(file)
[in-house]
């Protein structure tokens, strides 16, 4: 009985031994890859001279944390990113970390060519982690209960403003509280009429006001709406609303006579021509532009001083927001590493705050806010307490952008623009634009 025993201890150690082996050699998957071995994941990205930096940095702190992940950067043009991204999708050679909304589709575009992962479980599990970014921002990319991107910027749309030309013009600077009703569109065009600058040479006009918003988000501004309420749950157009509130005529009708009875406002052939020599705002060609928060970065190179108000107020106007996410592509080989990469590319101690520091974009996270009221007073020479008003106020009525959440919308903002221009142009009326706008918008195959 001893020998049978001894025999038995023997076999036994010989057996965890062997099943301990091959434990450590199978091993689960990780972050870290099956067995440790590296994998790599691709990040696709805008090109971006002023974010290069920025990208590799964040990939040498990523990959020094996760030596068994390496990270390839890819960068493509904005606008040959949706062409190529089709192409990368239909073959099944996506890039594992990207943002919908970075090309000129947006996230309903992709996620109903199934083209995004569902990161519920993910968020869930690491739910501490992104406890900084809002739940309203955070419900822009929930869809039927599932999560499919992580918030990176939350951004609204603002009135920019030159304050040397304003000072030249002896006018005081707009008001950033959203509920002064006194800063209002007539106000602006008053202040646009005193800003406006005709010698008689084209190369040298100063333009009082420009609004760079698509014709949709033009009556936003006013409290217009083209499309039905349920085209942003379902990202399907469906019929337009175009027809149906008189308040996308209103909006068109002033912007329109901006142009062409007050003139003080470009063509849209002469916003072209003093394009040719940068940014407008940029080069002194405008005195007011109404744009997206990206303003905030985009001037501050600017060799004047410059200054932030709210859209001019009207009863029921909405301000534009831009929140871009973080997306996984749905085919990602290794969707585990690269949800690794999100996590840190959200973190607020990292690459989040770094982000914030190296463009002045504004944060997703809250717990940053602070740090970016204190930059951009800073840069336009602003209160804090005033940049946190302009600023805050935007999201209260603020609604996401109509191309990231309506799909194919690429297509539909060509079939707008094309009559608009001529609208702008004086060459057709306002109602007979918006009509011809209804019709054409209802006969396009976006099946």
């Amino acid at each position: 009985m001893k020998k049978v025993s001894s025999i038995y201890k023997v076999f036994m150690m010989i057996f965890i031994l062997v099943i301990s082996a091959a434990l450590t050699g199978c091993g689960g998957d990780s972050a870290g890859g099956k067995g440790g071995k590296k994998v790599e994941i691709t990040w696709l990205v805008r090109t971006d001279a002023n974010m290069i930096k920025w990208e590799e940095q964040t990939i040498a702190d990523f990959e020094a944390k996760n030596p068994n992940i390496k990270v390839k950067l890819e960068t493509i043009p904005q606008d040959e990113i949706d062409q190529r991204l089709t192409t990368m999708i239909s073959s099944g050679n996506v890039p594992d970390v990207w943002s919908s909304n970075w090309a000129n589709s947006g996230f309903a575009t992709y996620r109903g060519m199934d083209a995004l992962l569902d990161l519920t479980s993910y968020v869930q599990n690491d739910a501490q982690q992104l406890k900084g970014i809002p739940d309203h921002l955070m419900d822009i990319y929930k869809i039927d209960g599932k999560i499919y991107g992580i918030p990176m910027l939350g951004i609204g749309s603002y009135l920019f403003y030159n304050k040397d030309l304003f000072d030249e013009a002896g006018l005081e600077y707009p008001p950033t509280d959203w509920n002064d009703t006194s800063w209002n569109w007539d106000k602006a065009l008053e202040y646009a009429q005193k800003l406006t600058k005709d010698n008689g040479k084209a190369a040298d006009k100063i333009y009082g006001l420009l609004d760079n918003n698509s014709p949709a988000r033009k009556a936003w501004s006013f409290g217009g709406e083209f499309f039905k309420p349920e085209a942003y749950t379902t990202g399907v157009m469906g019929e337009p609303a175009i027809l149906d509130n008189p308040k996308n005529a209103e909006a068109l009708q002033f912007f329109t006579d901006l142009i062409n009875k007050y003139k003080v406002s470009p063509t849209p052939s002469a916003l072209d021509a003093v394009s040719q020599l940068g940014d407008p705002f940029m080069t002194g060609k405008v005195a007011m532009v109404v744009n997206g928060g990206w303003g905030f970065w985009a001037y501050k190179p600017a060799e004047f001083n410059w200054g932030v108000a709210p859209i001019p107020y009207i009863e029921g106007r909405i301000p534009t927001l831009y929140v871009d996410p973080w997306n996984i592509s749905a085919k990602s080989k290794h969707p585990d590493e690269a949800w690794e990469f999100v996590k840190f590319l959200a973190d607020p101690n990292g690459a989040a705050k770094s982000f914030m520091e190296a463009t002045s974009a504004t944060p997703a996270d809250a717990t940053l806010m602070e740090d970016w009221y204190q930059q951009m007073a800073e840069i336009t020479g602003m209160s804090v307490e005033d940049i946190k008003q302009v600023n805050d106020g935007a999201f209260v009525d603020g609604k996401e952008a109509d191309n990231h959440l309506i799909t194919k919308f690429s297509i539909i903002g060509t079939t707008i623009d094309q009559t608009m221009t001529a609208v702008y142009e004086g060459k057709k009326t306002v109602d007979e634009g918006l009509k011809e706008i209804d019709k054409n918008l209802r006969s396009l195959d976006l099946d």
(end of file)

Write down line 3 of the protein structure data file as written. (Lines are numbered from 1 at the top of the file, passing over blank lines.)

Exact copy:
């Amino acid at each position: 009985m001893k020998k049978v025993s001894s025999i038995y201890k023997v076999f036994m150690m010989i057996f965890i031994l062997v099943i301990s082996a091959a434990l450590t050699g199978c091993g689960g998957d990780s972050a870290g890859g099956k067995g440790g071995k590296k994998v790599e994941i691709t990040w696709l990205v805008r090109t971006d001279a002023n974010m290069i930096k920025w990208e590799e940095q964040t990939i040498a702190d990523f990959e020094a944390k996760n030596p068994n992940i390496k990270v390839k950067l890819e960068t493509i043009p904005q606008d040959e990113i949706d062409q190529r991204l089709t192409t990368m999708i239909s073959s099944g050679n996506v890039p594992d970390v990207w943002s919908s909304n970075w090309a000129n589709s947006g996230f309903a575009t992709y996620r109903g060519m199934d083209a995004l992962l569902d990161l519920t479980s993910y968020v869930q599990n690491d739910a501490q982690q992104l406890k900084g970014i809002p739940d309203h921002l955070m419900d822009i990319y929930k869809i039927d209960g599932k999560i499919y991107g992580i918030p990176m910027l939350g951004i609204g749309s603002y009135l920019f403003y030159n304050k040397d030309l304003f000072d030249e013009a002896g006018l005081e600077y707009p008001p950033t509280d959203w509920n002064d009703t006194s800063w209002n569109w007539d106000k602006a065009l008053e202040y646009a009429q005193k800003l406006t600058k005709d010698n008689g040479k084209a190369a040298d006009k100063i333009y009082g006001l420009l609004d760079n918003n698509s014709p949709a988000r033009k009556a936003w501004s006013f409290g217009g709406e083209f499309f039905k309420p349920e085209a942003y749950t379902t990202g399907v157009m469906g019929e337009p609303a175009i027809l149906d509130n008189p308040k996308n005529a209103e909006a068109l009708q002033f912007f329109t006579d901006l142009i062409n009875k007050y003139k003080v406002s470009p063509t849209p052939s002469a916003l072209d021509a003093v394009s040719q020599l940068g940014d407008p705002f940029m080069t002194g060609k405008v005195a007011m532009v109404v744009n997206g928060g990206w303003g905030f970065w985009a001037y501050k190179p600017a060799e004047f001083n410059w200054g932030v108000a709210p859209i001019p107020y009207i009863e029921g106007r909405i301000p534009t927001l831009y929140v871009d996410p973080w997306n996984i592509s749905a085919k990602s080989k290794h969707p585990d590493e690269a949800w690794e990469f999100v996590k840190f590319l959200a973190d607020p101690n990292g690459a989040a705050k770094s982000f914030m520091e190296a463009t002045s974009a504004t944060p997703a996270d809250a717990t940053l806010m602070e740090d970016w009221y204190q930059q951009m007073a800073e840069i336009t020479g602003m209160s804090v307490e005033d940049i946190k008003q302009v600023n805050d106020g935007a999201f209260v009525d603020g609604k996401e952008a109509d191309n990231h959440l309506i799909t194919k919308f690429s297509i539909i903002g060509t079939t707008i623009d094309q009559t608009m221009t001529a609208v702008y142009e004086g060459k057709k009326t306002v109602d007979e634009g918006l009509k011809e706008i209804d019709k054409n918008l209802r006969s396009l195959d976006l099946d």